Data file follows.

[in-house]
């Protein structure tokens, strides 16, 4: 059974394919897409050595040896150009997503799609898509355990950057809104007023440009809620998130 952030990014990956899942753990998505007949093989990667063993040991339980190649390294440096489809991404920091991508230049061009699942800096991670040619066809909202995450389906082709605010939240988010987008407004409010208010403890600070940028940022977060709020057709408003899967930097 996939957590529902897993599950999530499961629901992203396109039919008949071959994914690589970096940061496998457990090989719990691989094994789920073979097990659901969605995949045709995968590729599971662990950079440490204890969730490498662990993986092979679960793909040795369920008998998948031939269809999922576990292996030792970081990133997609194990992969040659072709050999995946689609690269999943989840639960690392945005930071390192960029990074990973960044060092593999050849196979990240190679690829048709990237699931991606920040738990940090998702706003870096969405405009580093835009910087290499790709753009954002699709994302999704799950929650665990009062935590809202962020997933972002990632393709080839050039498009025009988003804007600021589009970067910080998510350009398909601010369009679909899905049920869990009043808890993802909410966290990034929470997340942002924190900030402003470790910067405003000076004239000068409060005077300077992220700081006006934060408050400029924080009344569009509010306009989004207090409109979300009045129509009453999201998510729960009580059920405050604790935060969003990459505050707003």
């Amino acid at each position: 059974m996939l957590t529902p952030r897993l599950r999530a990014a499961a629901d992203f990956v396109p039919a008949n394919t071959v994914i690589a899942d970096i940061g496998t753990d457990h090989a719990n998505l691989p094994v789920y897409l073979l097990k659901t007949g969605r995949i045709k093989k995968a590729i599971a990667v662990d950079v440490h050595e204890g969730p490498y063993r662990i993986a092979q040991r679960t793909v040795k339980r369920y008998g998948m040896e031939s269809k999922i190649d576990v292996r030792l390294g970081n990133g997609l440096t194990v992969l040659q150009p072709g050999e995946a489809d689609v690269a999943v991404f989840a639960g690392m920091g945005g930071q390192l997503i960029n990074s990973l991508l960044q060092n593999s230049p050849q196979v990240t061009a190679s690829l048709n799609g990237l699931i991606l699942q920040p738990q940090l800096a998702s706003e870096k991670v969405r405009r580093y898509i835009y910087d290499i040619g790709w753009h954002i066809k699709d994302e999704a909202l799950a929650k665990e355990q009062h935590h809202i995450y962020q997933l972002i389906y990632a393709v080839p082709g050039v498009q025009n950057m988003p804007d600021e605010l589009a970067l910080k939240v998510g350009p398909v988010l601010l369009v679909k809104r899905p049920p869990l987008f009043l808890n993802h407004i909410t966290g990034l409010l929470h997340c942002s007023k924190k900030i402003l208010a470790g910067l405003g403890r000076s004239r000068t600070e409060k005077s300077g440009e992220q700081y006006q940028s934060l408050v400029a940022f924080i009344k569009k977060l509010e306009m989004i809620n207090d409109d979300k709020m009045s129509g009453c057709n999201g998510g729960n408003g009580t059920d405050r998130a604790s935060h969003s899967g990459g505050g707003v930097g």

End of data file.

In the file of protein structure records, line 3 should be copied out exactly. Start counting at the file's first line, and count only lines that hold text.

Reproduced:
């Amino acid at each position: 059974m996939l957590t529902p952030r897993l599950r999530a990014a499961a629901d992203f990956v396109p039919a008949n394919t071959v994914i690589a899942d970096i940061g496998t753990d457990h090989a719990n998505l691989p094994v789920y897409l073979l097990k659901t007949g969605r995949i045709k093989k995968a590729i599971a990667v662990d950079v440490h050595e204890g969730p490498y063993r662990i993986a092979q040991r679960t793909v040795k339980r369920y008998g998948m040896e031939s269809k999922i190649d576990v292996r030792l390294g970081n990133g997609l440096t194990v992969l040659q150009p072709g050999e995946a489809d689609v690269a999943v991404f989840a639960g690392m920091g945005g930071q390192l997503i960029n990074s990973l991508l960044q060092n593999s230049p050849q196979v990240t061009a190679s690829l048709n799609g990237l699931i991606l699942q920040p738990q940090l800096a998702s706003e870096k991670v969405r405009r580093y898509i835009y910087d290499i040619g790709w753009h954002i066809k699709d994302e999704a909202l799950a929650k665990e355990q009062h935590h809202i995450y962020q997933l972002i389906y990632a393709v080839p082709g050039v498009q025009n950057m988003p804007d600021e605010l589009a970067l910080k939240v998510g350009p398909v988010l601010l369009v679909k809104r899905p049920p869990l987008f009043l808890n993802h407004i909410t966290g990034l409010l929470h997340c942002s007023k924190k900030i402003l208010a470790g910067l405003g403890r000076s004239r000068t600070e409060k005077s300077g440009e992220q700081y006006q940028s934060l408050v400029a940022f924080i009344k569009k977060l509010e306009m989004i809620n207090d409109d979300k709020m009045s129509g009453c057709n999201g998510g729960n408003g009580t059920d405050r998130a604790s935060h969003s899967g990459g505050g707003v930097g």